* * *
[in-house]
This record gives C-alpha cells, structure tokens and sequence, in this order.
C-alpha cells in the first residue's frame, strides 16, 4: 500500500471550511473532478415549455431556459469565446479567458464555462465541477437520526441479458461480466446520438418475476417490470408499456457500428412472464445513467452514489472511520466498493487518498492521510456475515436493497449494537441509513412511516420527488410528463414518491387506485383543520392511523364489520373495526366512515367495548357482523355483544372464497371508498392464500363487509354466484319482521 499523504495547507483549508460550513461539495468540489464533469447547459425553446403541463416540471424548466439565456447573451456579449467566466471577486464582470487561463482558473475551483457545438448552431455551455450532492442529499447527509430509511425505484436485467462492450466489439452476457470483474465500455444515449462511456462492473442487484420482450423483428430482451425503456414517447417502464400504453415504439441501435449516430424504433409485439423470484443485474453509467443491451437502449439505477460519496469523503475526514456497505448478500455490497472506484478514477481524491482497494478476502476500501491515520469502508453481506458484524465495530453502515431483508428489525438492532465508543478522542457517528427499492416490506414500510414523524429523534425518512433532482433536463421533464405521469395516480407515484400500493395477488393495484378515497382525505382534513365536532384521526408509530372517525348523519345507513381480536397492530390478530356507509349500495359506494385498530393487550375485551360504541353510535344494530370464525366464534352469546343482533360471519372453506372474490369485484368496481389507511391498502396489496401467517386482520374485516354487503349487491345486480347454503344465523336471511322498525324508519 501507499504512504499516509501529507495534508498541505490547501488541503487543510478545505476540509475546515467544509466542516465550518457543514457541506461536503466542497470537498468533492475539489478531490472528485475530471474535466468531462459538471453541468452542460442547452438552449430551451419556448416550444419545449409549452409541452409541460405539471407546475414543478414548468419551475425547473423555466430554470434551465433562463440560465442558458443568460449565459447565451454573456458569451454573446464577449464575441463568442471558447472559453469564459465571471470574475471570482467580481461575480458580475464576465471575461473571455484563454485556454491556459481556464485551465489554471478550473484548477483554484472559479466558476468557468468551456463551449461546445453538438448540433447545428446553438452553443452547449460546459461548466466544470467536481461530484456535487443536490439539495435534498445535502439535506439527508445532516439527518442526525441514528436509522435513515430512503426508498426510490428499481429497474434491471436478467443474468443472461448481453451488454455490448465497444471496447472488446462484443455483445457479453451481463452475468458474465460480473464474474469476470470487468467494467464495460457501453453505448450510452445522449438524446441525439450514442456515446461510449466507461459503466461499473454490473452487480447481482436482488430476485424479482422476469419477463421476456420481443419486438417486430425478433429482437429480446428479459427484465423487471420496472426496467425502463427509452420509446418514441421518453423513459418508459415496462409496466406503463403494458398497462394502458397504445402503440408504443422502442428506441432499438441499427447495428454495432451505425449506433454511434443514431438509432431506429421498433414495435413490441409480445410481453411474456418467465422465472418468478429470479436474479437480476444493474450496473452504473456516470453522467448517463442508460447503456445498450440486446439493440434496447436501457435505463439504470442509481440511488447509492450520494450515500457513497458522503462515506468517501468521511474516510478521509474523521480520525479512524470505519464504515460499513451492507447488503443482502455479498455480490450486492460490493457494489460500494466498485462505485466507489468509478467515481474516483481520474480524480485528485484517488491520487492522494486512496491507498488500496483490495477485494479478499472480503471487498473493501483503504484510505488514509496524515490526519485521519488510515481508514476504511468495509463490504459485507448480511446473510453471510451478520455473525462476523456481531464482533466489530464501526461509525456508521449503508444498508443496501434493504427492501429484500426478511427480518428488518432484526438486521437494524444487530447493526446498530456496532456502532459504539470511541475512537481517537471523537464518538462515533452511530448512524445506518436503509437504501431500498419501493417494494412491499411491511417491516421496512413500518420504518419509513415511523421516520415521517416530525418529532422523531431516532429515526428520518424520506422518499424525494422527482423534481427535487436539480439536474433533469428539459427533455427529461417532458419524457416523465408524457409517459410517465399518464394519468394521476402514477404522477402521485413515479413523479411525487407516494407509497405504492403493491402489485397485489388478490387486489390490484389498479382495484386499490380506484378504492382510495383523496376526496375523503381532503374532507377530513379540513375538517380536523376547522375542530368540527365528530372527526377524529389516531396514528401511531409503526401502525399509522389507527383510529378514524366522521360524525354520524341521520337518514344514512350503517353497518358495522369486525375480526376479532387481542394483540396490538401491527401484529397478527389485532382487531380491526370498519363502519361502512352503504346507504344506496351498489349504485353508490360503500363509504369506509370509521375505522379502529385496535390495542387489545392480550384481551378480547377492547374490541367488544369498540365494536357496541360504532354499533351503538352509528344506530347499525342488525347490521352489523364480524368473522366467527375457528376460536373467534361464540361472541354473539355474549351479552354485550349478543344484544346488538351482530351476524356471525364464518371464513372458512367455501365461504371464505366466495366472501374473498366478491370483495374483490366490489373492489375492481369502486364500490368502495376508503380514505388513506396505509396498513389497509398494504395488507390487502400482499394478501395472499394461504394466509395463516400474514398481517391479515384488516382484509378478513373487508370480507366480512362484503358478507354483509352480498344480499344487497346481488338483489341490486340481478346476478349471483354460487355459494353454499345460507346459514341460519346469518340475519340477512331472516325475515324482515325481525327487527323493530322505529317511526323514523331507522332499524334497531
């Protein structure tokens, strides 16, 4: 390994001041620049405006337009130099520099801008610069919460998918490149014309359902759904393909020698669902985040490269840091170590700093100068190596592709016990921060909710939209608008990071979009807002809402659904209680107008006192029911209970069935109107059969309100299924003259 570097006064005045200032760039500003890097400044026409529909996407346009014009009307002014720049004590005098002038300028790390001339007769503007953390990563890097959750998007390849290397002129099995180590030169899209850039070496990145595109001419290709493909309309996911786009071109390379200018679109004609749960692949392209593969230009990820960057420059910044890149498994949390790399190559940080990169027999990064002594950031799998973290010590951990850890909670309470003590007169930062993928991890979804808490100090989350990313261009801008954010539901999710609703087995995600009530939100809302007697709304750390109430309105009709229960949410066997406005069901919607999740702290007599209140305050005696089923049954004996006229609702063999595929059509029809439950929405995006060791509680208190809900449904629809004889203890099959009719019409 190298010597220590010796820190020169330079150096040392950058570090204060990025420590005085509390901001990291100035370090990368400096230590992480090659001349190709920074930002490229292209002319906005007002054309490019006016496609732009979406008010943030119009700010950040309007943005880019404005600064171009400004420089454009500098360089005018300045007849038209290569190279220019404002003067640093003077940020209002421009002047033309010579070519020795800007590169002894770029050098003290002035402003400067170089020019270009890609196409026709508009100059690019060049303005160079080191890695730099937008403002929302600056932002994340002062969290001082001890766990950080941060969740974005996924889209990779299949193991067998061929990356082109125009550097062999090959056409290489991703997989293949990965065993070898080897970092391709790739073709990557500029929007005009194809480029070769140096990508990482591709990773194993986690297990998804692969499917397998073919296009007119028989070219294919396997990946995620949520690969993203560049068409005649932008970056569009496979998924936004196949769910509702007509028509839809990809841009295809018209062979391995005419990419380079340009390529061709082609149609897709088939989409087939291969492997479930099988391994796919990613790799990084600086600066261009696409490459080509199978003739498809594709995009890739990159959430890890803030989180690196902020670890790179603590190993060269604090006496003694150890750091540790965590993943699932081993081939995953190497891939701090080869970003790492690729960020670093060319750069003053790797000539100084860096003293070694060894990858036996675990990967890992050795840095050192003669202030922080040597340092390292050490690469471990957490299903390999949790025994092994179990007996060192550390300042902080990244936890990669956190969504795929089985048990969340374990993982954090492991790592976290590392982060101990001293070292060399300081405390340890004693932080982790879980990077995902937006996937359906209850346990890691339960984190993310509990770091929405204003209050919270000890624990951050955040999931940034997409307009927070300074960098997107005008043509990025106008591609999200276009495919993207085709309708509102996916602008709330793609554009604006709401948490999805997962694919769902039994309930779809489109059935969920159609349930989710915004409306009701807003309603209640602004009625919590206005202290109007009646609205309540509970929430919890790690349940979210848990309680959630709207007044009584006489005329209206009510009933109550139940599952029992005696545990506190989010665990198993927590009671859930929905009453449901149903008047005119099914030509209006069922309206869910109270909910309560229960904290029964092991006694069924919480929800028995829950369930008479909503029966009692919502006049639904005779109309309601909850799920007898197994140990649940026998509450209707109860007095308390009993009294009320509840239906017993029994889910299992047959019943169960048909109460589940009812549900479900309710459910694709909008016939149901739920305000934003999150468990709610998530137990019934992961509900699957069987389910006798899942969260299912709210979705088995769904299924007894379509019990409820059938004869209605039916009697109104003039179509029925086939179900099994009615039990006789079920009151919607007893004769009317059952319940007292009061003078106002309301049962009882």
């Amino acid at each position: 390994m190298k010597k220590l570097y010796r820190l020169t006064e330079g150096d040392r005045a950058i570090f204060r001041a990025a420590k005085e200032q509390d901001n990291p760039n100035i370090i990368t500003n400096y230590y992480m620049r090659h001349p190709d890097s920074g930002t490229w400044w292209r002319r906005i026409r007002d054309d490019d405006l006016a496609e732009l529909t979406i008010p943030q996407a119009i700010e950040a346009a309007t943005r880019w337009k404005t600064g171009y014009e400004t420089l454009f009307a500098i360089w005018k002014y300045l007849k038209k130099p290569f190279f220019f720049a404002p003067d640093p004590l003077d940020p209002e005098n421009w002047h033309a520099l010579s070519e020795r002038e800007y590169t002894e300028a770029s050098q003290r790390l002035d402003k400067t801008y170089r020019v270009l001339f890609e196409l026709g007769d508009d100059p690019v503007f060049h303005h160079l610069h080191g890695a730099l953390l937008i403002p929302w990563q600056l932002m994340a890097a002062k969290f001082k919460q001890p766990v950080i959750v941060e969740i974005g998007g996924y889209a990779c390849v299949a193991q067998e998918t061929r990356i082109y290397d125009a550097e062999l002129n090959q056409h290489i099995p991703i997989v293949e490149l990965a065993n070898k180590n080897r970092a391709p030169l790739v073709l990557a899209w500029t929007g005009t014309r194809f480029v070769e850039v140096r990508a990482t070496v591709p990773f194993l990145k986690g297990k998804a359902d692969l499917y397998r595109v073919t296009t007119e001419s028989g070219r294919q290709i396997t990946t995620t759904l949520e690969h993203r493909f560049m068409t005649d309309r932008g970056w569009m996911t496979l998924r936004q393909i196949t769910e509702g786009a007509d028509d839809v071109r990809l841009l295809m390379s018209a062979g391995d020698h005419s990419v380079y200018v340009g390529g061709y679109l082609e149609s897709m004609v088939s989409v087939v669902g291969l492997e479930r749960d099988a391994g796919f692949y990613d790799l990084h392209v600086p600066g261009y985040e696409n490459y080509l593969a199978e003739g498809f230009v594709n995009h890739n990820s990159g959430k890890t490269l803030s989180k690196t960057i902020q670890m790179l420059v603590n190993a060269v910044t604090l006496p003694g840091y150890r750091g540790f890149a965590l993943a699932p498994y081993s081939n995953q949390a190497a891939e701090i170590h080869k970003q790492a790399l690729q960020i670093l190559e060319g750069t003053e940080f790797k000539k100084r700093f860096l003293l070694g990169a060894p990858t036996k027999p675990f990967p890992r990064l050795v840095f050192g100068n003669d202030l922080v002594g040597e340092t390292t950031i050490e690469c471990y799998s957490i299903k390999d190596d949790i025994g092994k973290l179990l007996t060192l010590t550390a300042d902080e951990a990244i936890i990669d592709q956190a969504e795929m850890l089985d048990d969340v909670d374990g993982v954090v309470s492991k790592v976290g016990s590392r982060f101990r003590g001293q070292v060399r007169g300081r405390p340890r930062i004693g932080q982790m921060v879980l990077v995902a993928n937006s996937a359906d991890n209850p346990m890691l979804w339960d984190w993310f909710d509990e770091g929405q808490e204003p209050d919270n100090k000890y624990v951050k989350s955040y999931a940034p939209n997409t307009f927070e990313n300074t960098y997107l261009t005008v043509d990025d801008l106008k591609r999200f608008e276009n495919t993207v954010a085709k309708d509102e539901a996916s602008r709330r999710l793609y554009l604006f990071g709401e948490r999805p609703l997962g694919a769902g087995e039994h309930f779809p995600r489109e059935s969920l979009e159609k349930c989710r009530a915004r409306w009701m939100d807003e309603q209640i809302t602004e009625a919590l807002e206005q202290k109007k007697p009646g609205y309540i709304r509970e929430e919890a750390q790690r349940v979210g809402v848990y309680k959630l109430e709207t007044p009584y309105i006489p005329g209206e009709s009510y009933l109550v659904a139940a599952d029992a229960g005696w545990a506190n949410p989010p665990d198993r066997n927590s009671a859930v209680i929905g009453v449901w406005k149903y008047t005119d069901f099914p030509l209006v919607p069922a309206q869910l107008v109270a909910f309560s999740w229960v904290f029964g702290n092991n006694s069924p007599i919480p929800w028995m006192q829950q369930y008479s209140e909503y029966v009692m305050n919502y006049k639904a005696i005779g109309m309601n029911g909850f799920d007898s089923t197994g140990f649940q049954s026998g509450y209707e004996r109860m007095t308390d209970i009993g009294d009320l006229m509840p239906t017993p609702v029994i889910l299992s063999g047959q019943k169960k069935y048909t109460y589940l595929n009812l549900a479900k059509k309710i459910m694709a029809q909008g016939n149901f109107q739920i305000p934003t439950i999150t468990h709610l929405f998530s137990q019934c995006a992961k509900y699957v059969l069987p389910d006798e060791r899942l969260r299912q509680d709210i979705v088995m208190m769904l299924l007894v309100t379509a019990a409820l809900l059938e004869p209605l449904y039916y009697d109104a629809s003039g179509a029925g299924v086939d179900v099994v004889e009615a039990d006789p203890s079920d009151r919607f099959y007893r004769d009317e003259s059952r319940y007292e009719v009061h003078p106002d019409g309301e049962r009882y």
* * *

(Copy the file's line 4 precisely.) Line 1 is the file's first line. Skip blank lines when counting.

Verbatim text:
């Protein structure tokens, strides 16, 4: 390994001041620049405006337009130099520099801008610069919460998918490149014309359902759904393909020698669902985040490269840091170590700093100068190596592709016990921060909710939209608008990071979009807002809402659904209680107008006192029911209970069935109107059969309100299924003259 570097006064005045200032760039500003890097400044026409529909996407346009014009009307002014720049004590005098002038300028790390001339007769503007953390990563890097959750998007390849290397002129099995180590030169899209850039070496990145595109001419290709493909309309996911786009071109390379200018679109004609749960692949392209593969230009990820960057420059910044890149498994949390790399190559940080990169027999990064002594950031799998973290010590951990850890909670309470003590007169930062993928991890979804808490100090989350990313261009801008954010539901999710609703087995995600009530939100809302007697709304750390109430309105009709229960949410066997406005069901919607999740702290007599209140305050005696089923049954004996006229609702063999595929059509029809439950929405995006060791509680208190809900449904629809004889203890099959009719019409 190298010597220590010796820190020169330079150096040392950058570090204060990025420590005085509390901001990291100035370090990368400096230590992480090659001349190709920074930002490229292209002319906005007002054309490019006016496609732009979406008010943030119009700010950040309007943005880019404005600064171009400004420089454009500098360089005018300045007849038209290569190279220019404002003067640093003077940020209002421009002047033309010579070519020795800007590169002894770029050098003290002035402003400067170089020019270009890609196409026709508009100059690019060049303005160079080191890695730099937008403002929302600056932002994340002062969290001082001890766990950080941060969740974005996924889209990779299949193991067998061929990356082109125009550097062999090959056409290489991703997989293949990965065993070898080897970092391709790739073709990557500029929007005009194809480029070769140096990508990482591709990773194993986690297990998804692969499917397998073919296009007119028989070219294919396997990946995620949520690969993203560049068409005649932008970056569009496979998924936004196949769910509702007509028509839809990809841009295809018209062979391995005419990419380079340009390529061709082609149609897709088939989409087939291969492997479930099988391994796919990613790799990084600086600066261009696409490459080509199978003739498809594709995009890739990159959430890890803030989180690196902020670890790179603590190993060269604090006496003694150890750091540790965590993943699932081993081939995953190497891939701090080869970003790492690729960020670093060319750069003053790797000539100084860096003293070694060894990858036996675990990967890992050795840095050192003669202030922080040597340092390292050490690469471990957490299903390999949790025994092994179990007996060192550390300042902080990244936890990669956190969504795929089985048990969340374990993982954090492991790592976290590392982060101990001293070292060399300081405390340890004693932080982790879980990077995902937006996937359906209850346990890691339960984190993310509990770091929405204003209050919270000890624990951050955040999931940034997409307009927070300074960098997107005008043509990025106008591609999200276009495919993207085709309708509102996916602008709330793609554009604006709401948490999805997962694919769902039994309930779809489109059935969920159609349930989710915004409306009701807003309603209640602004009625919590206005202290109007009646609205309540509970929430919890790690349940979210848990309680959630709207007044009584006489005329209206009510009933109550139940599952029992005696545990506190989010665990198993927590009671859930929905009453449901149903008047005119099914030509209006069922309206869910109270909910309560229960904290029964092991006694069924919480929800028995829950369930008479909503029966009692919502006049639904005779109309309601909850799920007898197994140990649940026998509450209707109860007095308390009993009294009320509840239906017993029994889910299992047959019943169960048909109460589940009812549900479900309710459910694709909008016939149901739920305000934003999150468990709610998530137990019934992961509900699957069987389910006798899942969260299912709210979705088995769904299924007894379509019990409820059938004869209605039916009697109104003039179509029925086939179900099994009615039990006789079920009151919607007893004769009317059952319940007292009061003078106002309301049962009882």